Saturday, June 23, 2012

Thoughts on The 2012 PCA General Assembly

It is the case that hardly anyone leaves General Assembly (GA) entirely satisfied. There are always things that commissioners wish had gone differently. However, in this first reflection on the Assembly, I'd like to focus on the positive.

Two committees do most of the heavy lifting for GA: the Committee on Overtures, and the Committee on the Review of Presbytery Records (RPR). The RPR actually meets a month or so before GA, spending a full three days consolidating the reviews that individual members of the committee have already produced. Most members of the committee spend hours reviewing the minutes of three or so presbyteries before the meeting of RPR. Depending on the presbytery, this review process can be lengthy. The reviews produced by the individual reviewers are then further reviewed by subcommittees made up of two members of RPR. The reviews produced are then reviewed by the committee as a whole, and the entire thing consolidated into a report for the GA. In this process, the officers of the committee bear the brunt of the work, especially the recording clerks. The chairman of the committee then presents the report to the GA, and field questions or comments from the floor. For the three years I have been on the committee, Per Almquist of Northern New England Presbytery has been the chairman, and he has done a marvelous job. So if you know Per, give him the thanks of the Assembly.

The Committee on Overtures (CO) meets just prior to the Assembly and reviews all the overture to the GA that have come from the presbyteries since the preceding GA. This year, there were 44 overtures. While some of these overtures are rubber-stamp considerations (for example, overtures requesting the re-drawing of presbytery boundaries) most of them are substantive, and require a great deal of time. The Committee is often pushed hard to finish their work before the Assembly begins. As with RPR, the chairman of the Committee on Overtures then presents the report to GA, dealing with questions from the floor. This year's chairman, Frederick "Jay" Neikirk of Ascension Presbytery did a great job. Again, those of you who know Jay, extend to him the thanks of the Assembly.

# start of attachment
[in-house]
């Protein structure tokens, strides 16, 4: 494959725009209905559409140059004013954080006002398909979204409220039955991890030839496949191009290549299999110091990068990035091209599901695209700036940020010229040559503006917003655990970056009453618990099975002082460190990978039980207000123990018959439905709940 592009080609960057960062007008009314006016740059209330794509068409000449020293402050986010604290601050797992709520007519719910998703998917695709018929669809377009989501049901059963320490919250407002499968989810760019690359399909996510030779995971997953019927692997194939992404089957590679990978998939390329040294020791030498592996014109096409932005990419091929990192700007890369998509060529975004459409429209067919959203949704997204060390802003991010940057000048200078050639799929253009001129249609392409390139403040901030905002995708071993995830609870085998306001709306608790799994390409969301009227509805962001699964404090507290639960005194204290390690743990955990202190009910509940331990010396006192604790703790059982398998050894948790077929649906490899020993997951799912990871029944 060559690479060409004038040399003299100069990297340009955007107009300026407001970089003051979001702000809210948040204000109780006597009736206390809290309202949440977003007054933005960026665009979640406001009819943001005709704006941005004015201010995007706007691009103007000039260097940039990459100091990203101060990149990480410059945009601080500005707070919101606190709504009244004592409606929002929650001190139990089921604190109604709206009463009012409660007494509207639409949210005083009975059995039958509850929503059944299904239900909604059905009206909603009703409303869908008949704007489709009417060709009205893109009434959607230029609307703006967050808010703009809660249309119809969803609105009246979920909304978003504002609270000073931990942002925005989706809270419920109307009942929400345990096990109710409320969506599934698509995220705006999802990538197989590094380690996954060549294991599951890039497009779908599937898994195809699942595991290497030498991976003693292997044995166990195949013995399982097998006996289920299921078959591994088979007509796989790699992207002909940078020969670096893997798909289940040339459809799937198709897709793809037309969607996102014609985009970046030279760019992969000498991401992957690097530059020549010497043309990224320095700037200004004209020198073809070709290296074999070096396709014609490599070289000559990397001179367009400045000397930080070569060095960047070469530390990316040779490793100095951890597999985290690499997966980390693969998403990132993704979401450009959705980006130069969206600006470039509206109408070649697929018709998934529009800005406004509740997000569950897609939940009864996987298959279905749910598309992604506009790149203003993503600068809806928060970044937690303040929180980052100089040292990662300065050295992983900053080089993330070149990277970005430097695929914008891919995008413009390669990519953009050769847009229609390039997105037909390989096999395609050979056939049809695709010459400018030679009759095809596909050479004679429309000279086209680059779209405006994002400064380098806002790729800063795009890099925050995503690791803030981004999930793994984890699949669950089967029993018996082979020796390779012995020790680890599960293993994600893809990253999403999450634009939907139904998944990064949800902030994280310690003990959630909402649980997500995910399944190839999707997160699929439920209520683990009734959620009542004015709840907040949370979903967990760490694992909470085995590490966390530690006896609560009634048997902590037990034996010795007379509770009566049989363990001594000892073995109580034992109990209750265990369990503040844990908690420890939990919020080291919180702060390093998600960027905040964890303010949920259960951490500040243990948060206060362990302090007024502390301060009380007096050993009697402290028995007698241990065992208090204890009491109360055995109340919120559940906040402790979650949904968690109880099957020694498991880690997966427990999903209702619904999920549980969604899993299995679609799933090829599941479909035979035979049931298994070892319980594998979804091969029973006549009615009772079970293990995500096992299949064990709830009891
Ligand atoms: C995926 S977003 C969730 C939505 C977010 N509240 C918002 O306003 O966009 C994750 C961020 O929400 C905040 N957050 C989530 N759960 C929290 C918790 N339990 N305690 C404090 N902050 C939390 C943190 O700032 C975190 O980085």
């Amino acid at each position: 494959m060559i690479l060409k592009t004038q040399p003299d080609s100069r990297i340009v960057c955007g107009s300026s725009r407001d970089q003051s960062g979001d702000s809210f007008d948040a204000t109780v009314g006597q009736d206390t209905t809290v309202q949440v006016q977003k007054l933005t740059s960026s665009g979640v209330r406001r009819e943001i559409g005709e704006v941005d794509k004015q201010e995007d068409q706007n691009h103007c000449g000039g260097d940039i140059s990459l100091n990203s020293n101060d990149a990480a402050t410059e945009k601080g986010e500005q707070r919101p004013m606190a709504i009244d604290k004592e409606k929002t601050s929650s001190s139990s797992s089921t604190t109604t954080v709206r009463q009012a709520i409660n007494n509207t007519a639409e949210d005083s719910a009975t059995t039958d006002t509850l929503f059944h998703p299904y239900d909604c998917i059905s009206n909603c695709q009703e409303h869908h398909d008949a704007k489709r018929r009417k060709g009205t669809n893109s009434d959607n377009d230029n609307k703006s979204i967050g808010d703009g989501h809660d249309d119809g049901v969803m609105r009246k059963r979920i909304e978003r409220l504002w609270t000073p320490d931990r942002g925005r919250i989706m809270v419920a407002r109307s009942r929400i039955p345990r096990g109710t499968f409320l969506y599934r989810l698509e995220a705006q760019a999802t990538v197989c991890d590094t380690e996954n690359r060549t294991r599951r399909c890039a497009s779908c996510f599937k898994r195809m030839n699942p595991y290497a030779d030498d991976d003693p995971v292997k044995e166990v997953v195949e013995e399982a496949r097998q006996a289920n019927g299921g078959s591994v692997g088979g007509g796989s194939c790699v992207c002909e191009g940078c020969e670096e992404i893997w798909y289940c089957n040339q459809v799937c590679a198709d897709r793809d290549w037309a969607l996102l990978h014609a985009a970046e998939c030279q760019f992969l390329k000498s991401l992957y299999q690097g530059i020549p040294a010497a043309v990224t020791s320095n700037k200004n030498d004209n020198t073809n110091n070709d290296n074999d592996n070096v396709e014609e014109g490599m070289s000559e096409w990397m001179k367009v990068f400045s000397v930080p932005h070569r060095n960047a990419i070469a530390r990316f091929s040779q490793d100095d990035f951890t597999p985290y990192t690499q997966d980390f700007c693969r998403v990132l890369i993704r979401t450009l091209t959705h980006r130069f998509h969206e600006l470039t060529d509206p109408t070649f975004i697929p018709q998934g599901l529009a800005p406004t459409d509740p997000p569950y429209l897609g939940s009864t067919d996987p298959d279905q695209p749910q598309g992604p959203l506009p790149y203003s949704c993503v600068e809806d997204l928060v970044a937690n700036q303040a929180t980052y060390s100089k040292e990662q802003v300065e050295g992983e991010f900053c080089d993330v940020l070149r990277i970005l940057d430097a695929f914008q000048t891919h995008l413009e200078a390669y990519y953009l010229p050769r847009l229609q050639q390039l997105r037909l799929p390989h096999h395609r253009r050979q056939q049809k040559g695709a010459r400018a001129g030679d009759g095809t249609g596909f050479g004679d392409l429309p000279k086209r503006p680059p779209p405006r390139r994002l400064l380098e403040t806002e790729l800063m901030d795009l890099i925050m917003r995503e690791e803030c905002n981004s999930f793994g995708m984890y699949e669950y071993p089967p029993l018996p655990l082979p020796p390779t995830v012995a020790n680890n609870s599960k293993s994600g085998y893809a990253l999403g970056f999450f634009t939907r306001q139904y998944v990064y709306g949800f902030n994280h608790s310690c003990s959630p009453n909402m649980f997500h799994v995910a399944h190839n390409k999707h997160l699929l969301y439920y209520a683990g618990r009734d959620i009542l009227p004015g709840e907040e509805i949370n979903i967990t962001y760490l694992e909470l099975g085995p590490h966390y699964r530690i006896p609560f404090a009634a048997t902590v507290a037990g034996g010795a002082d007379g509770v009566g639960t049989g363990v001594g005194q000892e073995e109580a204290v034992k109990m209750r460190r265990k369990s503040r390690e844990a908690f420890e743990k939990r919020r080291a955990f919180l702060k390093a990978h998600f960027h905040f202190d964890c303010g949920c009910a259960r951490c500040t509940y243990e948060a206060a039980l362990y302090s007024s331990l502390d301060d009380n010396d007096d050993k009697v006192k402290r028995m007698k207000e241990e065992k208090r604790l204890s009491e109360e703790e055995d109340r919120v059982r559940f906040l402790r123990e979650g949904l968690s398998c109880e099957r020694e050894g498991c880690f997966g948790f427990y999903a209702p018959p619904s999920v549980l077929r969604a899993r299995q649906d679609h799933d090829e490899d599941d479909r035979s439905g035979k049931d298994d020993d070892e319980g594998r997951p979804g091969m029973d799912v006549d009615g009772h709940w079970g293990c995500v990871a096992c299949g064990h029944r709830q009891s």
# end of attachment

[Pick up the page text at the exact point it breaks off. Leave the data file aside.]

The situation for both committees was complicated this year by the fact that more than one minority report accompanied the committee report. For those who don't know the arcana of GA Committees, each committee presents a recommendation to the Assembly on each of the matters with which it deals. Thus the CO presents a recommendation on each of the overtures it dealt with, while the RPR presents a recommendation regarding each of the presbyteries of the denomination (this year there were close to eighty presbytery recommendations). Generally, the recommendations are virtually unanimous. However, when there is a strong minority opposed to the recommendation of the committee, that minority will usually present a minority report. It will then be the responsibility of the GA to choose between the committee recommendation and the minority report.

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